10 Tax Tips For Low Income Earners

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2011 was another tough year for those who earned considerably less than in years past because they were either unemployed or under-employed.

If you earned less than usual in 2011– and you’re preparing your tax return right now – there are some things that you need to know in order to improve your chances of receiving a larger tax refund or lowering your tax bill. The Internal Revenue Service, accountants and other tax experts have tips to share that may save you hundreds or even thousands of dollars when tax time rolls around.

Update Your W-4

This is the form that your employer uses to figure out how much tax to withhold from your paycheck. When you initially take a job, you’ll be asked to fill out this form, but after that it’s up to you to make changes to adjust your withholding. If too much is being withheld from your paycheck because you haven’t updated your W-4 form, you’ll get a refund – and maybe a very large one – but that means you’re essentially giving the government a no-interest loan. If too little is being withheld, you very well may have to pay more taxes. An updated W-4 form means you’re paying the right amount of taxes throughout the year. (For more information about payroll withholding, see A Tax Guide To Payroll Withholding.)

File The 1040

The IRS cautions that every year more than a million people – mostly low-wage earners – fail to file the 1040 form and don’t receive a tax refund they may be owed. Many low-wage earners who don’t file the 1040 assume they are not due a refund because they didn’t earn a lot of money, so they don’t bother to fill out a tax return. Not only is a 1040 required for almost all taxpayers, but you could face penalties if you don’t file and it turns out that you owe money.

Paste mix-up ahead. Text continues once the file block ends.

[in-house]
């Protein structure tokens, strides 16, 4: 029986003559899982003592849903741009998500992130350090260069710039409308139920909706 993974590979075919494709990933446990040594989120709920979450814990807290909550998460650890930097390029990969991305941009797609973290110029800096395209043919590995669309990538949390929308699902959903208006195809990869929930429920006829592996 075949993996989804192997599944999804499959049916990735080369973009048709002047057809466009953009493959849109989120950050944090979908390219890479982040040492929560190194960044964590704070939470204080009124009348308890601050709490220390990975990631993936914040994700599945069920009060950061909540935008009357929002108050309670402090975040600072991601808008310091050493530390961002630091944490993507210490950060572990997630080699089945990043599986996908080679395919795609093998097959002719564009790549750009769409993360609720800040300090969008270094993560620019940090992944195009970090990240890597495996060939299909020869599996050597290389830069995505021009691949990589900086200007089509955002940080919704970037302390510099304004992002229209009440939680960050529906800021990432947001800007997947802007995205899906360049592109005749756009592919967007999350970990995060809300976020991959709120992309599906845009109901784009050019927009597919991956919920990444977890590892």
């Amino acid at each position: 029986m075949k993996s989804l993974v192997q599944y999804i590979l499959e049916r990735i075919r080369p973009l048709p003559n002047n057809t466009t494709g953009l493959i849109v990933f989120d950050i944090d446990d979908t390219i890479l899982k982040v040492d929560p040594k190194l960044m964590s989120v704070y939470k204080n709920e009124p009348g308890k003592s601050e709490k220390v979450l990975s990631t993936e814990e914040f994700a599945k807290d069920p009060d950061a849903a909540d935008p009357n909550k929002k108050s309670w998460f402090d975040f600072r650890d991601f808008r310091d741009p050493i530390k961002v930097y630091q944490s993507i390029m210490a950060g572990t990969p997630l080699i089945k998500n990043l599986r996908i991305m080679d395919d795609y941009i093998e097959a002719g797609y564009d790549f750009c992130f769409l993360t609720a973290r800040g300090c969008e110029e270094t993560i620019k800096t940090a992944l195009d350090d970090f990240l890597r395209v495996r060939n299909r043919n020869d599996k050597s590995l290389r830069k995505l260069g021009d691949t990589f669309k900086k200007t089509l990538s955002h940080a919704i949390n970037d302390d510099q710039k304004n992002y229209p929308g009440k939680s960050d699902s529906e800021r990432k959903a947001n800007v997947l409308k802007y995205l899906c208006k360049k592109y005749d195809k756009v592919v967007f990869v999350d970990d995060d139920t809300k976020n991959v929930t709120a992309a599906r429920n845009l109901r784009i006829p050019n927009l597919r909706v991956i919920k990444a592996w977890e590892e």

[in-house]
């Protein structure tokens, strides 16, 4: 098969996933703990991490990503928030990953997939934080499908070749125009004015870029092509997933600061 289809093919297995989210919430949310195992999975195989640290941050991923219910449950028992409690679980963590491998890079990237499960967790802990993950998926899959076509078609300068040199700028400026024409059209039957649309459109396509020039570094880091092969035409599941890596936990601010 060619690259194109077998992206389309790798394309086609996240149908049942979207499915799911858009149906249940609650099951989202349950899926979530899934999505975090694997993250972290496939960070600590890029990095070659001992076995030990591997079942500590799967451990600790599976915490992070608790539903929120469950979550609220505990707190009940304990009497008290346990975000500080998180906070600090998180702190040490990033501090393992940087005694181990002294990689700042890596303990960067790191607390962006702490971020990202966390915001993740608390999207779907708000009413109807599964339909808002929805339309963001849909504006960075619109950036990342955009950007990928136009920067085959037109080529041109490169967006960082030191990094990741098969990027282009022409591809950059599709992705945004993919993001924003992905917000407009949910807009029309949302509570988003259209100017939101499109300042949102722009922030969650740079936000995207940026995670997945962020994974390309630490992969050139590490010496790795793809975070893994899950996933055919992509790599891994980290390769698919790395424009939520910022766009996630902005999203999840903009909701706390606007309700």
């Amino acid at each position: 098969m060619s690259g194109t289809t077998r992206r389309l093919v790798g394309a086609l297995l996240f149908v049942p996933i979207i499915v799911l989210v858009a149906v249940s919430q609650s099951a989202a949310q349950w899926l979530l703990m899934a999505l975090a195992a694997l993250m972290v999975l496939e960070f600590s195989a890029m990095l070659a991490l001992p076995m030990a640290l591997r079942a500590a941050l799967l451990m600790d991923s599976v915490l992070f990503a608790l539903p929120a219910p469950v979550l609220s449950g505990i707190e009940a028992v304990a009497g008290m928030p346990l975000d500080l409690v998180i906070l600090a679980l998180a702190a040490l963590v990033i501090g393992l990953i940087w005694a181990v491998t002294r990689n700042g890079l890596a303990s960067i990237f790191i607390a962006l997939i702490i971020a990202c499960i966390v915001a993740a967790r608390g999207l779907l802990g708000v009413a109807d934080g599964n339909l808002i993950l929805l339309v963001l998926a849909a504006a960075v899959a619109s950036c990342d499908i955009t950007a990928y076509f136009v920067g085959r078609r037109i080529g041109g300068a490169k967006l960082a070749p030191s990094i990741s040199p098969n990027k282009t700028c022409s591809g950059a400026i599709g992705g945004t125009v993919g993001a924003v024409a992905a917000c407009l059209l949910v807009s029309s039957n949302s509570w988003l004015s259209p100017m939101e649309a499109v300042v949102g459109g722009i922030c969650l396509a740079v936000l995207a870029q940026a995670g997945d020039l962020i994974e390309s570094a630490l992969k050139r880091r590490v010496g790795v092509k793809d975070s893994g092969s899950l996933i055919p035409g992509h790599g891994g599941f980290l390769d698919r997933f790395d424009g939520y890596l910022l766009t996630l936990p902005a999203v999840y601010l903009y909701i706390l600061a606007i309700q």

By filing, you’ll avoid interest and late fees. The IRS often will allow low-wage earners to work out a payment plan if you owe money, but can’t write a big check.

Do Your Own Taxes

If you didn’t make as much as usual in 2011, chances are your tax return is uncomplicated, and you don’t need to pay a tax preparer to do your taxes. And if you need help, the IRS has programs that give free help to people who do their own taxes. The Volunteer Income Tax Assistance uses volunteers who help those who earn less than $50,000 a year, and the Tax Counseling for the Elderly program helps those who are 60 or older.

Free File

Some people pay others to do their taxes because they want their returns filed electronically so they can get their refunds sooner. The IRS has a program called Free File that allows you to do your own taxes online and, of course, file electronically. It is available to people with an adjusted gross income of $56,000 or less. With this program, the IRS has relationships with several different tax-preparation software companies, which help low-wage earners. Each company has different criteria for eligibility, so check before you start filing to see which companies you can use. By the way, 112 million taxpayers – or 80 percent of all filers – filed electronically last year.

Investigate The Earned Income Credit

This is designed to help low-income families, and many low-wage earners are eligible for this credit. The best part about it is it’s a credit, not a deduction. The IRS has a worksheet that helps you figure out if you’re eligible. (To learn more about the earned income credit, see Guidelines On How To Qualify For The Earned Income Tax Credit.)